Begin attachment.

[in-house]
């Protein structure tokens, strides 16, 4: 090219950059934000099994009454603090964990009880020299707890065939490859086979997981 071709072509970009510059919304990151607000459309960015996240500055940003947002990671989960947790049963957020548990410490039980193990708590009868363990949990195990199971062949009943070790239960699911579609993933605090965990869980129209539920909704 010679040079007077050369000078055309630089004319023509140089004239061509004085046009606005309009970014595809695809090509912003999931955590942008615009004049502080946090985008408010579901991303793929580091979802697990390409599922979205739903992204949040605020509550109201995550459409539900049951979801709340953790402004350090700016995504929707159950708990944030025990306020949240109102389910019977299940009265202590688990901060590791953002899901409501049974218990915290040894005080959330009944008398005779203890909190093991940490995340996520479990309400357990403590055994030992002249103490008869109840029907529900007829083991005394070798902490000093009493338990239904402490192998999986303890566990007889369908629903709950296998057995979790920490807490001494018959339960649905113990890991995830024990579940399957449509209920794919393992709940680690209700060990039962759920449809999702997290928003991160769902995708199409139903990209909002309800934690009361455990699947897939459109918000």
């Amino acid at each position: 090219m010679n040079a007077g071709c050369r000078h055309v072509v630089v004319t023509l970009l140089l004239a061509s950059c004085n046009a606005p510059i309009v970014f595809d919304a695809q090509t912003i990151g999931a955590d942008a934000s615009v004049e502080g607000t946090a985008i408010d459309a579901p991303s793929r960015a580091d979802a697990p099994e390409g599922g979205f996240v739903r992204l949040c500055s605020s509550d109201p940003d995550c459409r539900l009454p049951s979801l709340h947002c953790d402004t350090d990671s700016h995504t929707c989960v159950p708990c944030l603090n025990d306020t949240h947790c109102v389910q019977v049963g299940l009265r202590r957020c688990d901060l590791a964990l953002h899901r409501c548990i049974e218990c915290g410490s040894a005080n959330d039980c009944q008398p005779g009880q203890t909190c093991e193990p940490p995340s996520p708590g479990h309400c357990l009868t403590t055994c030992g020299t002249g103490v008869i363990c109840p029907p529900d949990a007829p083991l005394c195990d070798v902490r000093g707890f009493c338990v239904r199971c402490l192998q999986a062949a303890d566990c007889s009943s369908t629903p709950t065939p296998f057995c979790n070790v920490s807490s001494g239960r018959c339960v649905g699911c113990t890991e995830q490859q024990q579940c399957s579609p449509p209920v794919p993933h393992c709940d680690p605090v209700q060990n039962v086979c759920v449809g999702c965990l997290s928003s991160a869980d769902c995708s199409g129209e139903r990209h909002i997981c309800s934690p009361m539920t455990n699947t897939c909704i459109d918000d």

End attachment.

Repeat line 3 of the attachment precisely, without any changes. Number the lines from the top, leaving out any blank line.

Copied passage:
């Amino acid at each position: 090219m010679n040079a007077g071709c050369r000078h055309v072509v630089v004319t023509l970009l140089l004239a061509s950059c004085n046009a606005p510059i309009v970014f595809d919304a695809q090509t912003i990151g999931a955590d942008a934000s615009v004049e502080g607000t946090a985008i408010d459309a579901p991303s793929r960015a580091d979802a697990p099994e390409g599922g979205f996240v739903r992204l949040c500055s605020s509550d109201p940003d995550c459409r539900l009454p049951s979801l709340h947002c953790d402004t350090d990671s700016h995504t929707c989960v159950p708990c944030l603090n025990d306020t949240h947790c109102v389910q019977v049963g299940l009265r202590r957020c688990d901060l590791a964990l953002h899901r409501c548990i049974e218990c915290g410490s040894a005080n959330d039980c009944q008398p005779g009880q203890t909190c093991e193990p940490p995340s996520p708590g479990h309400c357990l009868t403590t055994c030992g020299t002249g103490v008869i363990c109840p029907p529900d949990a007829p083991l005394c195990d070798v902490r000093g707890f009493c338990v239904r199971c402490l192998q999986a062949a303890d566990c007889s009943s369908t629903p709950t065939p296998f057995c979790n070790v920490s807490s001494g239960r018959c339960v649905g699911c113990t890991e995830q490859q024990q579940c399957s579609p449509p209920v794919p993933h393992c709940d680690p605090v209700q060990n039962v086979c759920v449809g999702c965990l997290s928003s991160a869980d769902c995708s199409g129209e139903r990209h909002i997981c309800s934690p009361m539920t455990n699947t897939c909704i459109d918000d």